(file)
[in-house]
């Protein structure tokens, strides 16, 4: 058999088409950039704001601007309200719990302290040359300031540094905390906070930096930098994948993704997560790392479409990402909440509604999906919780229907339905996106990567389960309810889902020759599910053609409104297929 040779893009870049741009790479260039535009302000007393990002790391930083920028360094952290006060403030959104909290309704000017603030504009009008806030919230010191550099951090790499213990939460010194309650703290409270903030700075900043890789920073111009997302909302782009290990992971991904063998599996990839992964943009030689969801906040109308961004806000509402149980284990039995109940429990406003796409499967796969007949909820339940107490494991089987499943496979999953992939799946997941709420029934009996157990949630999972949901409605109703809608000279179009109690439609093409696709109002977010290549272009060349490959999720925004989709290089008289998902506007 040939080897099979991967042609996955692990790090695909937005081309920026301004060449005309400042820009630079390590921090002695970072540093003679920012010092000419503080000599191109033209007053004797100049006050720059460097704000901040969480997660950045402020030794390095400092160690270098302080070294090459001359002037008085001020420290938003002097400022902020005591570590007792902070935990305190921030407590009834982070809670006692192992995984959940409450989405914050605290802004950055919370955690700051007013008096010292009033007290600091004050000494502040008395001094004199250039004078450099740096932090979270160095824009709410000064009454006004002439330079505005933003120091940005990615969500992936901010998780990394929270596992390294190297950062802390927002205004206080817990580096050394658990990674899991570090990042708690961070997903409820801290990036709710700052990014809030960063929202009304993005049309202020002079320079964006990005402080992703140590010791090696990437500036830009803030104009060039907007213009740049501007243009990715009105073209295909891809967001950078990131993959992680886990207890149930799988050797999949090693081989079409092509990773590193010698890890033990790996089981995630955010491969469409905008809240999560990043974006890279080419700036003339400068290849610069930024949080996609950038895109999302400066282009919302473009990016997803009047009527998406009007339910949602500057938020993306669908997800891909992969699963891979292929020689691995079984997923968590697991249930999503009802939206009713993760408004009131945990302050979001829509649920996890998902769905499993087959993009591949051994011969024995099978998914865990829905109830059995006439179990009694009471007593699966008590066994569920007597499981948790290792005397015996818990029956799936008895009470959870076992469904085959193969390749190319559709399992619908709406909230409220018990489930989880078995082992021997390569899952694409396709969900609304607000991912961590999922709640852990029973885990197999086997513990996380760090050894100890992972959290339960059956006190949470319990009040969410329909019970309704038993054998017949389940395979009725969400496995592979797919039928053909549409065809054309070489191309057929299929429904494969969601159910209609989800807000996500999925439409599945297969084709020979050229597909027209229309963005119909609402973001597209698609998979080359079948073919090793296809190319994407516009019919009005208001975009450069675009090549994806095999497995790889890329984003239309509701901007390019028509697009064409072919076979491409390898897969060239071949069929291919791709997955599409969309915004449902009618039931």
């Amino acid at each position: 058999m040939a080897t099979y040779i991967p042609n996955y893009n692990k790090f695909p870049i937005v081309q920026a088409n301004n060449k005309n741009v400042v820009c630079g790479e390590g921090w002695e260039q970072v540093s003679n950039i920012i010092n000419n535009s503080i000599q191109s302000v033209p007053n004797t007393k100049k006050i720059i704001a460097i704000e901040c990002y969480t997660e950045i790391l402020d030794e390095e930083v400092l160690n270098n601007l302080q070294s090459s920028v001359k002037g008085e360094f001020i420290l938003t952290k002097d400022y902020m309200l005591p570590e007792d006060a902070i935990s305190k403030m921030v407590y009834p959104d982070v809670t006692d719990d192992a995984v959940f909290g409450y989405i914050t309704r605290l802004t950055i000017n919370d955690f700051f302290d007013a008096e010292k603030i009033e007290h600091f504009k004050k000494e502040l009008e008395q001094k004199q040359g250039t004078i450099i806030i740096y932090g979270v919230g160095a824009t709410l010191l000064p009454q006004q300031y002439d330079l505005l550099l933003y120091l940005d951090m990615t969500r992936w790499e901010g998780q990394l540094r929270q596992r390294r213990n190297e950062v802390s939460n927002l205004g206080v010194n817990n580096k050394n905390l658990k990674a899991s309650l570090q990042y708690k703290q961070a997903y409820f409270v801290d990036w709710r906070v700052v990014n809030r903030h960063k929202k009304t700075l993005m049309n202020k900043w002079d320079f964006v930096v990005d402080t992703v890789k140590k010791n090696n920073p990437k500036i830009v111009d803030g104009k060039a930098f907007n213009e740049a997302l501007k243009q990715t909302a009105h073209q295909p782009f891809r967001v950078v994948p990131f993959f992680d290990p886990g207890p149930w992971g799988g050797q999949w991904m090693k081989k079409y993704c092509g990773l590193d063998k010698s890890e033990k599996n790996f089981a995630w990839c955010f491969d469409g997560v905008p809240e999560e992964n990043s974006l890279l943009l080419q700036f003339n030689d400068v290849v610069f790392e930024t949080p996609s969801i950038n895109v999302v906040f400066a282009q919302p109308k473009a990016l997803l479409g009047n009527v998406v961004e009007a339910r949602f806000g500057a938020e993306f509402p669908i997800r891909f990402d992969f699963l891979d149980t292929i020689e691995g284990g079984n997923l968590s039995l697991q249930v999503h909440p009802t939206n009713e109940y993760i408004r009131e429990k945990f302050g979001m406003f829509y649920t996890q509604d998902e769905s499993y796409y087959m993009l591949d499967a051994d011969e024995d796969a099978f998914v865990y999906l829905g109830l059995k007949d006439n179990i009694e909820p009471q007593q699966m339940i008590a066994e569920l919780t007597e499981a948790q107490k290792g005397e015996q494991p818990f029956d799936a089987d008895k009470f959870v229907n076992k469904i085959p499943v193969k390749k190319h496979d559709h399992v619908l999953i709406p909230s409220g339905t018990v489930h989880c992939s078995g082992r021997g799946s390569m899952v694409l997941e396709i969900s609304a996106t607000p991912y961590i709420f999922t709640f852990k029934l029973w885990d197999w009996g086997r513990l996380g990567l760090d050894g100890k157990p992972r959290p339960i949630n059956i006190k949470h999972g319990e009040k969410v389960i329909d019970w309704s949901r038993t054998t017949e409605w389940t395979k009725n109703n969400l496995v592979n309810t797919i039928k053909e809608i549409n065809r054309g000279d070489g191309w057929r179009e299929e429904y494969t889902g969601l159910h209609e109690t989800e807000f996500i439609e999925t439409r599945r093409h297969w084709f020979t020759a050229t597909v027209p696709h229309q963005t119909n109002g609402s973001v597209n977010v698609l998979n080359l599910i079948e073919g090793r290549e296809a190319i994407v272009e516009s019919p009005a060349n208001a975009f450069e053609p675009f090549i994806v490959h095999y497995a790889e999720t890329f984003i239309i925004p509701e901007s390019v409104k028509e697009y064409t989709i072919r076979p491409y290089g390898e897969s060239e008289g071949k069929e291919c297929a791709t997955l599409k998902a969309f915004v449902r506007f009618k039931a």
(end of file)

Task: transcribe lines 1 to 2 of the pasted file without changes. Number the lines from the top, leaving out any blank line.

[in-house]
């Protein structure tokens, strides 16, 4: 058999088409950039704001601007309200719990302290040359300031540094905390906070930096930098994948993704997560790392479409990402909440509604999906919780229907339905996106990567389960309810889902020759599910053609409104297929 040779893009870049741009790479260039535009302000007393990002790391930083920028360094952290006060403030959104909290309704000017603030504009009008806030919230010191550099951090790499213990939460010194309650703290409270903030700075900043890789920073111009997302909302782009290990992971991904063998599996990839992964943009030689969801906040109308961004806000509402149980284990039995109940429990406003796409499967796969007949909820339940107490494991089987499943496979999953992939799946997941709420029934009996157990949630999972949901409605109703809608000279179009109690439609093409696709109002977010290549272009060349490959999720925004989709290089008289998902506007 040939080897099979991967042609996955692990790090695909937005081309920026301004060449005309400042820009630079390590921090002695970072540093003679920012010092000419503080000599191109033209007053004797100049006050720059460097704000901040969480997660950045402020030794390095400092160690270098302080070294090459001359002037008085001020420290938003002097400022902020005591570590007792902070935990305190921030407590009834982070809670006692192992995984959940409450989405914050605290802004950055919370955690700051007013008096010292009033007290600091004050000494502040008395001094004199250039004078450099740096932090979270160095824009709410000064009454006004002439330079505005933003120091940005990615969500992936901010998780990394929270596992390294190297950062802390927002205004206080817990580096050394658990990674899991570090990042708690961070997903409820801290990036709710700052990014809030960063929202009304993005049309202020002079320079964006990005402080992703140590010791090696990437500036830009803030104009060039907007213009740049501007243009990715009105073209295909891809967001950078990131993959992680886990207890149930799988050797999949090693081989079409092509990773590193010698890890033990790996089981995630955010491969469409905008809240999560990043974006890279080419700036003339400068290849610069930024949080996609950038895109999302400066282009919302473009990016997803009047009527998406009007339910949602500057938020993306669908997800891909992969699963891979292929020689691995079984997923968590697991249930999503009802939206009713993760408004009131945990302050979001829509649920996890998902769905499993087959993009591949051994011969024995099978998914865990829905109830059995006439179990009694009471007593699966008590066994569920007597499981948790290792005397015996818990029956799936008895009470959870076992469904085959193969390749190319559709399992619908709406909230409220018990489930989880078995082992021997390569899952694409396709969900609304607000991912961590999922709640852990029973885990197999086997513990996380760090050894100890992972959290339960059956006190949470319990009040969410329909019970309704038993054998017949389940395979009725969400496995592979797919039928053909549409065809054309070489191309057929299929429904494969969601159910209609989800807000996500999925439409599945297969084709020979050229597909027209229309963005119909609402973001597209698609998979080359079948073919090793296809190319994407516009019919009005208001975009450069675009090549994806095999497995790889890329984003239309509701901007390019028509697009064409072919076979491409390898897969060239071949069929291919791709997955599409969309915004449902009618039931």